Widespread sympatry in a species-rich clade of marine fishes (Carangoidei)

Glass, Jessica R., Harrington, Richard C., Cowman, Peter F., Faircloth, Brant C., and Near, Thomas J. (2023) Widespread sympatry in a species-rich clade of marine fishes (Carangoidei). Proceedings of the Royal Society of London Series B, Biological Sciences, 290 (2010). 20230657.

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A universal paradigm describing patterns of speciation across the tree of life has been debated for decades. In marine organisms, inferring patterns of speciation using contemporary and historical patterns of biogeography is challenging due to the deficiency of species-level phylogenies and information on species' distributions, as well as conflicting relationships between species' dispersal, range size and co-occurrence. Most research on global patterns of marine fish speciation and biogeography has focused on coral reef or pelagic species. Carangoidei is an ecologically important clade of marine fishes that use coral reef and pelagic environments. We used sequence capture of 1314 ultraconserved elements (UCEs) from 154 taxa to generate a time-calibrated phylogeny of Carangoidei and its parent clade, Carangiformes. Age-range correlation analyses of the geographical distributions and divergence times of sister species pairs reveal widespread sympatry, with 73% of sister species pairs exhibiting sympatric geographical distributions, regardless of node age. Most species pairs coexist across large portions of their ranges. We also observe greater disparity in body length and maximum depth between sympatric relative to allopatric sister species. These and other ecological or behavioural attributes probably facilitate sympatry among the most closely related carangoids.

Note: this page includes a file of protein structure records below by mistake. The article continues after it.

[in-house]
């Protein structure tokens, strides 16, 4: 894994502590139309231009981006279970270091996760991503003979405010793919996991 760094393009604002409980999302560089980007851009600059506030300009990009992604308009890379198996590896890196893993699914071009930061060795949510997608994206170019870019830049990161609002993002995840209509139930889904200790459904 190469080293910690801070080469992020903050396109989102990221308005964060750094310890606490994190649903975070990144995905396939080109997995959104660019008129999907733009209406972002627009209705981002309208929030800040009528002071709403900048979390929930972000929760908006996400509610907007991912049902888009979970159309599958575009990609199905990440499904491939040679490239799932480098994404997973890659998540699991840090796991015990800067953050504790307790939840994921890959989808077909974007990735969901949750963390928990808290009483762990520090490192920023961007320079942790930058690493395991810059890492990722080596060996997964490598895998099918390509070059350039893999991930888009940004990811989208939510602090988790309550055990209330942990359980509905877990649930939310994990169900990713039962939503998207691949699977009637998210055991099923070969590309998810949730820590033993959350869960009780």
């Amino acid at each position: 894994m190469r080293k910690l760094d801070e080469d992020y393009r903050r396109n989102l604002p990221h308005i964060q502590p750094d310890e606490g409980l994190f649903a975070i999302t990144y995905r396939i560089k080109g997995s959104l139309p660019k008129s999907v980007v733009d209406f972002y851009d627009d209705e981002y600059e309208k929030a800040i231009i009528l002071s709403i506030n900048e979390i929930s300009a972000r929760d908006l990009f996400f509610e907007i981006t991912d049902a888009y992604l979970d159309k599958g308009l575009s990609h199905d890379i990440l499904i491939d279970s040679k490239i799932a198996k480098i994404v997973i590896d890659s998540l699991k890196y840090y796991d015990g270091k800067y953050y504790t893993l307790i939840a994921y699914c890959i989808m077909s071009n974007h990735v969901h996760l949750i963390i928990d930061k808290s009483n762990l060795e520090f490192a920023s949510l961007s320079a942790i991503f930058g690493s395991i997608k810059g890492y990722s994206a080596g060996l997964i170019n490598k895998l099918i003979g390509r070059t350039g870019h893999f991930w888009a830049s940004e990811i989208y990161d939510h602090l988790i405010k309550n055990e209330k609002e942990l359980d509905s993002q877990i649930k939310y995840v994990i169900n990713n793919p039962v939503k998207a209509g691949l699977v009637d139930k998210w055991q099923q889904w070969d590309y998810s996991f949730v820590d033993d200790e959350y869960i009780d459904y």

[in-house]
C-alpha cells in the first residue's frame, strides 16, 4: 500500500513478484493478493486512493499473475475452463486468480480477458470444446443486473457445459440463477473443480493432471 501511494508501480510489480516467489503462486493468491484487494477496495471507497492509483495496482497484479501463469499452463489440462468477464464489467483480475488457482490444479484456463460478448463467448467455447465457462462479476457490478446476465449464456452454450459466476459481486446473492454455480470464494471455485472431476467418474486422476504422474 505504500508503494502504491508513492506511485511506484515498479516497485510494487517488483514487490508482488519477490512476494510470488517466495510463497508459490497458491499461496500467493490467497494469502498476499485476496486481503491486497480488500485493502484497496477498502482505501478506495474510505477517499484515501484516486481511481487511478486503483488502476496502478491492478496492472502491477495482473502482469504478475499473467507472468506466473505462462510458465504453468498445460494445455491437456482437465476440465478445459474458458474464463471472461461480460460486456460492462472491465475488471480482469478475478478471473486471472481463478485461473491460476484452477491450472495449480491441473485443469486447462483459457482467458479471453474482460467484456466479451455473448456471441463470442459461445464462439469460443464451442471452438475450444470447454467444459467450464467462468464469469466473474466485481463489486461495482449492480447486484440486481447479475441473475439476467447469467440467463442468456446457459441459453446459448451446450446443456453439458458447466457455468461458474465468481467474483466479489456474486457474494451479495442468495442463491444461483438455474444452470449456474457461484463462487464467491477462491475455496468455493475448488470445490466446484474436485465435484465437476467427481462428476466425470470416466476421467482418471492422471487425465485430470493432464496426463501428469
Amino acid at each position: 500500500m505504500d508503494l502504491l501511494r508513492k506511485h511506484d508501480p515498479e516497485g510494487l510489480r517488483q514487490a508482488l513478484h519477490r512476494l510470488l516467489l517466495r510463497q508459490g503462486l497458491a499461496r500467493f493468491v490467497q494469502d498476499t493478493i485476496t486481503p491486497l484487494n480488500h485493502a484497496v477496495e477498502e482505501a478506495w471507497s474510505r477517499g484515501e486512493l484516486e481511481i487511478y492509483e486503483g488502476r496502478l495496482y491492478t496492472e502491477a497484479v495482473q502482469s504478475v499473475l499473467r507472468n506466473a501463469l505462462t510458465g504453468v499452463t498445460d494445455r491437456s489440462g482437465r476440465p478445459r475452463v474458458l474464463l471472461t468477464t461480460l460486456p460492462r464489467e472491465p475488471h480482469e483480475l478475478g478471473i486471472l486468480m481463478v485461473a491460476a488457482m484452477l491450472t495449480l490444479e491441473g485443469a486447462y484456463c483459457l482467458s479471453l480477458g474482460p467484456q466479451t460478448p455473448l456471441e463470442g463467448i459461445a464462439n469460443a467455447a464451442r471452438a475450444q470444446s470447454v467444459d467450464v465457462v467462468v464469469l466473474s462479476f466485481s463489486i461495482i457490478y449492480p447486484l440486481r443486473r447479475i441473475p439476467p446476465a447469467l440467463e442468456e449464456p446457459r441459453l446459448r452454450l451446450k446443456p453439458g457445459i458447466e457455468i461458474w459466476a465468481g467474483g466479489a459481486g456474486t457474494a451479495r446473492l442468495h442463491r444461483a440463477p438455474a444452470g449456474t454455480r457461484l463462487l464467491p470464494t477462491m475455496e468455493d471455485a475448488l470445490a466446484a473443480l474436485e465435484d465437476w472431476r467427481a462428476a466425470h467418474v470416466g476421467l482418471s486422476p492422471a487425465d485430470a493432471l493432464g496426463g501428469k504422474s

Item ID: 81056
Item Type: Article (Research - C1)
ISSN: 1471-2954
Keywords: age-range correlation, carangiformes, marine fish speciation, phylogenomics, ultraconserved elements
Copyright Information: © 2023 The Authors. Published by the Royal Society under the terms of the Creative Commons Attribution License http://creativecommons.org/licenses/by/4.0/, which permits unrestricted use, provided the original author and source are credited.
Funders: Australian Research Council (ARC)
Projects and Grants: ARC DE170100516
Date Deposited: 27 Feb 2024 02:00
FoR Codes: 31 BIOLOGICAL SCIENCES > 3104 Evolutionary biology > 310410 Phylogeny and comparative analysis @ 100%
SEO Codes: 28 EXPANDING KNOWLEDGE > 2801 Expanding knowledge > 280102 Expanding knowledge in the biological sciences @ 100%
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